The successful completion of surgery on a patient did not exonerate the surgeon from liability in negligence if, when seeking the patient’s consent to the operation, he had failed to give warning of the slight risk of post-operative paralysis which the patient suffered following the operation.
The Court of Appeal so held when dismissing an appeal by the defendant, Fari Afshar, a neuro-surgeon, from Judge Robert Taylor, sitting as a Queen’s Bench Division judge, who on December 21, 2000 had held that he was not negligent in the conduct of his operation on the claimant, Carole Gay Ogilvy Chester, but was negligent in failing to warn her the slight risk of paralysis which she in fact suffered.
Mr Martin Spencer for Mr Afshar; Miss Jacqueline A Perry for Ms Chester.
Sir Denis Henry, giving the judgment of the court, said that in principle there seemed to be little difficulty in attributing causative responsibility to a doctor who had in breach of duty failed to draw a particular risk to his patient’s attention if in the event that particular risk materialised.
The purpose of the rule requiring doctors to give appropriate information to their patients was to enable the patient to exercise her right to choose whether or not to have the particular operation to which she was asked to give her consent.
English law had rejected the proposition that a failure to give adequate warning vitiated the patient’s consent, thus turning the operation into an assault: see Chatterton v Gerson ( QB 432). Liability lay in negligence rather than in trespass.
But the patient still had the right to choose what would and would not be done with her body and the doctor should take the care expected of a reasonable doctor in the circumstances in giving her the information relevant to that choice.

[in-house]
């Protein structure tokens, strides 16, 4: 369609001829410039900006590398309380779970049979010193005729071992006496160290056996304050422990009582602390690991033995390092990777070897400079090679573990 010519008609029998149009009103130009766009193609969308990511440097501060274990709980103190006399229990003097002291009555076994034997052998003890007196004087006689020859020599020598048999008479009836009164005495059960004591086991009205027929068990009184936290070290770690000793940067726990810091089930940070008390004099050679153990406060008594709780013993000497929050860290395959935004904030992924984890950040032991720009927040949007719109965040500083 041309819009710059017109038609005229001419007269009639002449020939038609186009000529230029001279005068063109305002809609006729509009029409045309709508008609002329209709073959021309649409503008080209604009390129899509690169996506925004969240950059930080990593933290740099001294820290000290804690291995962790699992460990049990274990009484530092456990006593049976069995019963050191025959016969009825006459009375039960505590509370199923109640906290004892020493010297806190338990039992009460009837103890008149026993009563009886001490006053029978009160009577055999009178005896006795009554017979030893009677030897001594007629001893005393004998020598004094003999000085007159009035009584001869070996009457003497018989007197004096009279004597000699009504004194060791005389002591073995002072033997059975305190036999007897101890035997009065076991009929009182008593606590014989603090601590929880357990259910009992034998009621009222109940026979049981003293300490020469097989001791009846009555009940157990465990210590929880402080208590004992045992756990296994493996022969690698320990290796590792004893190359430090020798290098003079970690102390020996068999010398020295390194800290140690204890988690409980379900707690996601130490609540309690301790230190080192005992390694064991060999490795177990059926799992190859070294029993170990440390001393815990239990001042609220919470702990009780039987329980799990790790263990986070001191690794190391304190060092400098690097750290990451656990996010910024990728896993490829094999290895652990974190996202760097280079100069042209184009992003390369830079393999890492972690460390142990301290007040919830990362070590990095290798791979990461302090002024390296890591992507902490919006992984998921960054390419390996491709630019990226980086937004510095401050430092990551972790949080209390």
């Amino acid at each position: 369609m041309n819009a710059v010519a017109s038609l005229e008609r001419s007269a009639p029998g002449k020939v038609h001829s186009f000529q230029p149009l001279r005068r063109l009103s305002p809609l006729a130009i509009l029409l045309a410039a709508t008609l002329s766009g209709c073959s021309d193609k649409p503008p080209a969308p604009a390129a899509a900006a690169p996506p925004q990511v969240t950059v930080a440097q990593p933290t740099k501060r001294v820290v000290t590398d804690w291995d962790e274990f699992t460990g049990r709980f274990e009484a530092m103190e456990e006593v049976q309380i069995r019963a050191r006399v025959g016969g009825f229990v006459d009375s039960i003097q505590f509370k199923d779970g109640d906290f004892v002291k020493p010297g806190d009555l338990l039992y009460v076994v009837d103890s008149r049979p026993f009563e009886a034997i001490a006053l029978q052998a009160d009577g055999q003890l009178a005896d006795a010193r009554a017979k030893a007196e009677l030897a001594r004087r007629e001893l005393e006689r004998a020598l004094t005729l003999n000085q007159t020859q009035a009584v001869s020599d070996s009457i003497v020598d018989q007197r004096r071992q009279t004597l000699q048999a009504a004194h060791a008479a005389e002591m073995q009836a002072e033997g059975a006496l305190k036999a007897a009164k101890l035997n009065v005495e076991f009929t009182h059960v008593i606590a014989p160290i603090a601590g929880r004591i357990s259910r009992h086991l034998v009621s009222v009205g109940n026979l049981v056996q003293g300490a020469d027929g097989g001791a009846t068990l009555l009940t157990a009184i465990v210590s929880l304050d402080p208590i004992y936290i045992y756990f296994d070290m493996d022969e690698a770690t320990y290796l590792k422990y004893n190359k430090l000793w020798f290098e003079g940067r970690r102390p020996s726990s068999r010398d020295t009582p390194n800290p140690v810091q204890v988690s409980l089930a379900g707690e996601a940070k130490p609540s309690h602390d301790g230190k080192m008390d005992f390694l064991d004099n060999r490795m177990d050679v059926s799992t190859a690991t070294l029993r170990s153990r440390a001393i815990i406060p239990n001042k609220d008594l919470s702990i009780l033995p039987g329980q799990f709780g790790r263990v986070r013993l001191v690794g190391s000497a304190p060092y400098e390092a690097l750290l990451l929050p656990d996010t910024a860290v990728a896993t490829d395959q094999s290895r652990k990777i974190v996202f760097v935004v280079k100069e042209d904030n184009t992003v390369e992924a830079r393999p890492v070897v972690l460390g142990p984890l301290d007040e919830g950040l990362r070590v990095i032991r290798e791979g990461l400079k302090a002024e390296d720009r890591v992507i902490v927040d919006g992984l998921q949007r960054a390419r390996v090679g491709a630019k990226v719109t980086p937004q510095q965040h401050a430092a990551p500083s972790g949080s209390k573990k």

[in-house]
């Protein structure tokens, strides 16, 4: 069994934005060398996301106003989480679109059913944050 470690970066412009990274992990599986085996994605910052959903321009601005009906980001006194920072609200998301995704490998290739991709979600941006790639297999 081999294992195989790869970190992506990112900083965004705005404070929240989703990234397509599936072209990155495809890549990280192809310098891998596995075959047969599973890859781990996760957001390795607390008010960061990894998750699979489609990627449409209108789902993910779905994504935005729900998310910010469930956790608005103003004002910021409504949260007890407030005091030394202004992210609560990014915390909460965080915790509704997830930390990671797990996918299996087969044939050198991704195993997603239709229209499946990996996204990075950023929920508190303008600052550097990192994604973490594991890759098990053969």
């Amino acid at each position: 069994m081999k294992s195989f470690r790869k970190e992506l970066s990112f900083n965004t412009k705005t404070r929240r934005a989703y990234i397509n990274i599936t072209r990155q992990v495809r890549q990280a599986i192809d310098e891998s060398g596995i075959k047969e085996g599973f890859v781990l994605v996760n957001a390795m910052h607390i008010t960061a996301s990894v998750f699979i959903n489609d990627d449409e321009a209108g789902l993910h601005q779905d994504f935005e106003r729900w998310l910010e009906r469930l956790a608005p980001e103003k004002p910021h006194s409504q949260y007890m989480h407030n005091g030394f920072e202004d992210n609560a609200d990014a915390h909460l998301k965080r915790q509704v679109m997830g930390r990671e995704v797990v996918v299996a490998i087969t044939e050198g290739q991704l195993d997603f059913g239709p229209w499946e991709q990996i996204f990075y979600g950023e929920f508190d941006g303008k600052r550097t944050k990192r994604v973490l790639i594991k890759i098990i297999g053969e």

The law was designed to require doctors properly to inform their patients of risks attendant on their treatment and to answer questions put to them as to that treatment and its dangers, such answers to be judged in the context of good professional practice, which had tended to a greater degree of frankness over the years, with more respect being given to patient autonomy.
The object was to enable the patient to decide whether or not to run the risks of having that operation at that time. If the doctor’s failure to take the care resulted in her consenting to an operation to which she would not otherwise have given her consent, the purpose of that rule would be thwarted if he were not to be held responsible when the very risk about which he failed to warn her materialised and caused her an injury.
In the end, therefore, all those considerations had led the court to the same conclusion as the majority in Chappel v Hart ((1998) 72 AUR 1344) who held that a doctor was liable in negligence in failing say before a throat operation that it carred a slight risk of weak voice, which the patient suffered following the operation. The judge was right to follow that case.
“The Times” 13th June 2002